Parameters

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Main

Select how to separate the coupled networks:

  • an actual link compliance — Split the network at a point where there is an actual compressible link (spring and damper). Use the shaft compliance to improve stability of the coupled networks.

  • an added numerical compliance — Add a numerical compliance and use it to improve stability of the coupled networks.

If you are replacing an actual spring and damper in the model, specify the spring rate. Use the Spring rate parameter value from the Translational Spring block being replaced, converting it to N/m, if necessary.

Dependencies

To enable this parameter, set the Separate using parameter to an actual link compliance.

If you are replacing an actual spring and damper in the model, specify the damping coefficient. Use the Damping coefficient parameter value from the Translational Damper block being replaced, converting it to N/(m/s), if necessary.

Dependencies

To enable this parameter, set the Separate using parameter to an actual link compliance.

Select how the coupled networks are sampled:

  • Variable step at ports 1 and 2 — Both networks are variable-step.

  • Variable step at port 1 and fixed step at port 2 — Network 1 is variable-step and Network 2 is fixed-step.

  • Fixed step both ports with common sample time — Both networks are fixed-step, with the same step size.

  • Fixed step both ports with faster sampling at port 1 — Both networks are fixed-step, with different step sizes.

Specify the filter time constant, in seconds, to remove the algebraic loop.

Dependencies

To enable this parameter, set the Sampling type parameter to Variable step at ports 1 and 2.

Specify sample time for Network 1, in seconds.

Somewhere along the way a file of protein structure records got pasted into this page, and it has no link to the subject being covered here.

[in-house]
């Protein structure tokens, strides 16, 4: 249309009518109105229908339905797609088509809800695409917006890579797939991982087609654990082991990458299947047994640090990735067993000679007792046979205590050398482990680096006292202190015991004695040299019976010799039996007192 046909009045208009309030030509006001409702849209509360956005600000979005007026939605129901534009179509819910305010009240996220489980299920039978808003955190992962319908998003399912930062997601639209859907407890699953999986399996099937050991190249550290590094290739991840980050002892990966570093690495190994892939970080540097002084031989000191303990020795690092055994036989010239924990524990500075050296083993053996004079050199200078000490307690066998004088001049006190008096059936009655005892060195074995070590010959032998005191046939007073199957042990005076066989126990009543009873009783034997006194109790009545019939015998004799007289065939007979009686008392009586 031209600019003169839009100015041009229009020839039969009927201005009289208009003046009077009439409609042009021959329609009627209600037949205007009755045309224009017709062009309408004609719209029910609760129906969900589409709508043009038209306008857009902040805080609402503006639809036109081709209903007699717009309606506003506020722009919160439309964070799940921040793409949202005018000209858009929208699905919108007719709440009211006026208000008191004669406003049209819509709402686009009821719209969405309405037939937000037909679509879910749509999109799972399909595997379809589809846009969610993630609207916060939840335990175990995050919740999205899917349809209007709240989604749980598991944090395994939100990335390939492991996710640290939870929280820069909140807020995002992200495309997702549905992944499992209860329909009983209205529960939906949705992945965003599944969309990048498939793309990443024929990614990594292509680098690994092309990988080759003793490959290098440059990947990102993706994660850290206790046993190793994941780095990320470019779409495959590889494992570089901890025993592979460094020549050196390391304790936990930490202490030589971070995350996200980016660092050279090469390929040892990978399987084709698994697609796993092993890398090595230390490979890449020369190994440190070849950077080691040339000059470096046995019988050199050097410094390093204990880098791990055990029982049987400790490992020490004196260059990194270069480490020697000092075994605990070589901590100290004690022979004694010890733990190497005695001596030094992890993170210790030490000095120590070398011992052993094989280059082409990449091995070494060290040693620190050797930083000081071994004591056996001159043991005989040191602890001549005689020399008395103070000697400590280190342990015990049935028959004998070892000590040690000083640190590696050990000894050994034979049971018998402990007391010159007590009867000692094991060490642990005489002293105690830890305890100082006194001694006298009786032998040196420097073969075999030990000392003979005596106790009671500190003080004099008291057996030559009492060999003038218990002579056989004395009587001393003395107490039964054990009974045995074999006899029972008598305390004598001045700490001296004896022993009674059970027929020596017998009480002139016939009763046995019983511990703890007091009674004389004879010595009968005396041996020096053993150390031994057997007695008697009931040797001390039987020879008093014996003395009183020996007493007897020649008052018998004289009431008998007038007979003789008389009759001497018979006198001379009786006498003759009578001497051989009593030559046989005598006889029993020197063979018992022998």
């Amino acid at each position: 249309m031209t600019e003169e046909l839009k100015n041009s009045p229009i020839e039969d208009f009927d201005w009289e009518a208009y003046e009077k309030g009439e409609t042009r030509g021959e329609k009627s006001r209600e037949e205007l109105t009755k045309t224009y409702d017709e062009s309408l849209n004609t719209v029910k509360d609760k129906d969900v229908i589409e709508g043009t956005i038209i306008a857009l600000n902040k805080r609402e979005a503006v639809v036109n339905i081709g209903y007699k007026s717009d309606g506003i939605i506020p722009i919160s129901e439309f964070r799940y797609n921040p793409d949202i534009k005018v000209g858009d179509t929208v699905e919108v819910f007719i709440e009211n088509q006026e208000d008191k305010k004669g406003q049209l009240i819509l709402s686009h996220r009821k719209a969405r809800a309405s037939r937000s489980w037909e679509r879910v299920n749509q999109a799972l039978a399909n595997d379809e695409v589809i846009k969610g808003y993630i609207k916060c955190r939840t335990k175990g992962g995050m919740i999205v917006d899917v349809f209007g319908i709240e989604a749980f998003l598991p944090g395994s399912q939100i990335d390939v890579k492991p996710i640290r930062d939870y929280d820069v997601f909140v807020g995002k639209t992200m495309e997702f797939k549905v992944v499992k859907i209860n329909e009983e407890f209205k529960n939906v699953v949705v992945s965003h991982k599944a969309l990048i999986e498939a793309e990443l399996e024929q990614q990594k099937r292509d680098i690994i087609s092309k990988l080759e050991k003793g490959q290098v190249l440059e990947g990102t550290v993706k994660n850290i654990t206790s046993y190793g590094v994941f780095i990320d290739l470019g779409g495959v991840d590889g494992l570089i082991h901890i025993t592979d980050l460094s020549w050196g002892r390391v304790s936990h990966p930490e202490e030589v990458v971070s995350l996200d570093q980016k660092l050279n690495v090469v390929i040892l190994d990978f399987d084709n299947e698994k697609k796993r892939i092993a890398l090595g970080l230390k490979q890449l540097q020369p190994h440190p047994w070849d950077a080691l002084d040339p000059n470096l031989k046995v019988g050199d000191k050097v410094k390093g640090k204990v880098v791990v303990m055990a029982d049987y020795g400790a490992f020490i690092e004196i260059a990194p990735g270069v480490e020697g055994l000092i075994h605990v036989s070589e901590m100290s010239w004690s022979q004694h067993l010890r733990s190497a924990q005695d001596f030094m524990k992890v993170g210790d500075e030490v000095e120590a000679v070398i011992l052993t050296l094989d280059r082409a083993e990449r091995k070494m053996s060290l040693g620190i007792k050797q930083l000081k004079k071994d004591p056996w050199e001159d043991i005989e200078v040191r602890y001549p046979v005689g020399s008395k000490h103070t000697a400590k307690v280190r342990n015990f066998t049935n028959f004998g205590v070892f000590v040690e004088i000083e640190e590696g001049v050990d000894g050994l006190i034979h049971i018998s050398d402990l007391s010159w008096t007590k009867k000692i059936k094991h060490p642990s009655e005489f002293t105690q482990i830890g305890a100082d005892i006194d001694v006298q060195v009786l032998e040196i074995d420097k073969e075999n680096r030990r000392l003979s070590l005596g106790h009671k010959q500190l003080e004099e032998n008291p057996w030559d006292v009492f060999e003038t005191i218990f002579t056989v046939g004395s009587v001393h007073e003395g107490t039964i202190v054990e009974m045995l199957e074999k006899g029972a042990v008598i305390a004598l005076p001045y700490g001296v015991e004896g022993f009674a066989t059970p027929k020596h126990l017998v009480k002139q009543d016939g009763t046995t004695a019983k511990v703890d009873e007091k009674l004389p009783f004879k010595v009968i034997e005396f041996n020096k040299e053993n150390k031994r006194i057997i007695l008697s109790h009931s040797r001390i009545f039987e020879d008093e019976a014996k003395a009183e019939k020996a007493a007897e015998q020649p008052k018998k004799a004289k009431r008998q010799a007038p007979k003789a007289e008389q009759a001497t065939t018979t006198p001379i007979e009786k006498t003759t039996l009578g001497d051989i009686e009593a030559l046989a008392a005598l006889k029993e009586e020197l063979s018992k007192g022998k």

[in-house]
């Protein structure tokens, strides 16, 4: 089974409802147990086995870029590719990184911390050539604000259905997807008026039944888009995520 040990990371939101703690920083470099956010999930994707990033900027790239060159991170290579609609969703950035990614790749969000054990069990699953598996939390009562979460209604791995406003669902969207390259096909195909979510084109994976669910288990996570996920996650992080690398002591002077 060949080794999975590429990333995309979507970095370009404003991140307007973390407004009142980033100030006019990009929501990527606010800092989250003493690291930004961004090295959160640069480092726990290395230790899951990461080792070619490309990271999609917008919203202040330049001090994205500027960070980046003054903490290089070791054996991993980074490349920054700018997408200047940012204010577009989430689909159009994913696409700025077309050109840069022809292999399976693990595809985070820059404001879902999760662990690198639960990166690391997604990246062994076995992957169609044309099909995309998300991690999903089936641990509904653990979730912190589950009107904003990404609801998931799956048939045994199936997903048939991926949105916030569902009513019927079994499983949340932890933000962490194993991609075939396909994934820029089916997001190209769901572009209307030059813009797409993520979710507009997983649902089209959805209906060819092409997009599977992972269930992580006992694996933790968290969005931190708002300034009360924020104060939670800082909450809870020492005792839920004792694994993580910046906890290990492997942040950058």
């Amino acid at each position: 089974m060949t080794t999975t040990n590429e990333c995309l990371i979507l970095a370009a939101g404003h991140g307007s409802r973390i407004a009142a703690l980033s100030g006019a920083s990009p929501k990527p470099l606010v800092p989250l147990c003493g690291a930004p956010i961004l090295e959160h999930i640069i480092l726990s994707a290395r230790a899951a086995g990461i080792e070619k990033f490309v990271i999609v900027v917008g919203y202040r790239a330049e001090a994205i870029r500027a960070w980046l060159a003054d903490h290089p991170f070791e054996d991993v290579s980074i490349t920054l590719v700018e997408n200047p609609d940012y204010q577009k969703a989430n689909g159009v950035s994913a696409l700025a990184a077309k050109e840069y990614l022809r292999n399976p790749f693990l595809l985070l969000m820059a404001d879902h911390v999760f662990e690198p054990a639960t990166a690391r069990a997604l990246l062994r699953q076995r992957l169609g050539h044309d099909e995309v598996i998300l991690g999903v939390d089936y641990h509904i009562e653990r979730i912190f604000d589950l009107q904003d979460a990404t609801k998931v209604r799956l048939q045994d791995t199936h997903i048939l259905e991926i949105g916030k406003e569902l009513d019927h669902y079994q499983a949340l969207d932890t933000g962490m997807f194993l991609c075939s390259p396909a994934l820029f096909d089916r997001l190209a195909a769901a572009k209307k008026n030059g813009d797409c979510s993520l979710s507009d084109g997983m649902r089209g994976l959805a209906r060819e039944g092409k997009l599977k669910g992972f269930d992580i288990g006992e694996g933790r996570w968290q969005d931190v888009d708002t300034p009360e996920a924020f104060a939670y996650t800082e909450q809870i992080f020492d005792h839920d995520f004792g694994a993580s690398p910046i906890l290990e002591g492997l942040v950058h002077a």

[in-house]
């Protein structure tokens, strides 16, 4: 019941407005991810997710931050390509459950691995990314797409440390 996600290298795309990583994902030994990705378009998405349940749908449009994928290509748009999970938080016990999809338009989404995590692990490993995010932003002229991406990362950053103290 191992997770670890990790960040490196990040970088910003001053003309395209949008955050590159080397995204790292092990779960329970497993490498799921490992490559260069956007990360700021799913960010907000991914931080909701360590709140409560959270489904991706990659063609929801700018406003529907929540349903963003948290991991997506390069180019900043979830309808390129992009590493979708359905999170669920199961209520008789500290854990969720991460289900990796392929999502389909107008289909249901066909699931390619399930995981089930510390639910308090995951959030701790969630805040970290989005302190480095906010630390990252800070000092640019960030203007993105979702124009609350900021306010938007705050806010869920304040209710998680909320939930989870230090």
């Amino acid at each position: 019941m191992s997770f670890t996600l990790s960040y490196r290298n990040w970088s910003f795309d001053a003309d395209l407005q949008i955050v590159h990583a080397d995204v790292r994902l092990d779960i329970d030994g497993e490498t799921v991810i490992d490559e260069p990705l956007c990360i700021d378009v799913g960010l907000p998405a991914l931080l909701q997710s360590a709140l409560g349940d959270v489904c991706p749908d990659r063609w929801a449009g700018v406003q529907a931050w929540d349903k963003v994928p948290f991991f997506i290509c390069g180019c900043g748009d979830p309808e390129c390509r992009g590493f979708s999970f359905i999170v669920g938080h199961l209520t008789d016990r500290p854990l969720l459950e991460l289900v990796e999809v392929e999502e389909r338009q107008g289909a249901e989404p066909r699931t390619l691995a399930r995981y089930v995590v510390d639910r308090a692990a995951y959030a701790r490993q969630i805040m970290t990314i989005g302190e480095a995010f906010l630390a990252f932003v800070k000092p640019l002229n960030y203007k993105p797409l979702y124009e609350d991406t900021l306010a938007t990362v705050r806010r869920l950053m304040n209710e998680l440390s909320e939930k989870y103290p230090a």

Dependencies

To enable this parameter, set the Sampling type parameter to Fixed step both ports with common sample time or Fixed step both ports with faster sampling at port 1.

Specify sample time for Network 2, in seconds.

Dependencies

To enable this parameter, set the Sampling type parameter to Variable step at port 1 and fixed step at port 2 or Fixed step both ports with faster sampling at port 1.

Select this check box to enable the prediction (discrete->continuous) algorithm. For more information, see Prediction and Smoothing.

Dependencies

To display this option, set the Sampling type parameter to Variable step at port 1 and fixed step at port 2.

Select this check box to enable the smoothing (continuous->discrete) algorithm. For more information, see Prediction and Smoothing.

Dependencies

To display this option, set the Sampling type parameter to Variable step at port 1 and fixed step at port 2.

Specify time constant, in seconds, for the first-order filter that the smoothing algorithm uses to remove unwanted high-frequency information.

Dependencies

To enable this parameter, select the Use smoothing when connecting variable step to fixed step check box.

Select this check box to enable the prediction (slow->fast) algorithm. For more information, see Prediction and Smoothing.

Dependencies

To display this option, set the Sampling type parameter to Fixed step both ports with faster sampling at port 1.

Select this check box to enable the smoothing (fast->slow) algorithm. For more information, see Prediction and Smoothing.

Dependencies

To display this option, set the Sampling type parameter to Fixed step both ports with faster sampling at port 1.

The smoothing algorithm works by averaging the last N samples. You specify N by using this parameter.

Dependencies

To enable this parameter, select the Use smoothing when connecting fast to slow sample times check box.

Analysis

Specify approximate mass at port 1, in kg.

Specify approximate mass at port 2, in kg.

For information on how to use the Derived values section, see Using the Derived Values to Estimate Block Parameters.

Initial Conditions

Specify initial condition for the force transmitted by the link, in N.

Extended Capabilities

C/C++ Code Generation
Generate C and C++ code using Simulink® Coder™.

Version History

Introduced in R2022a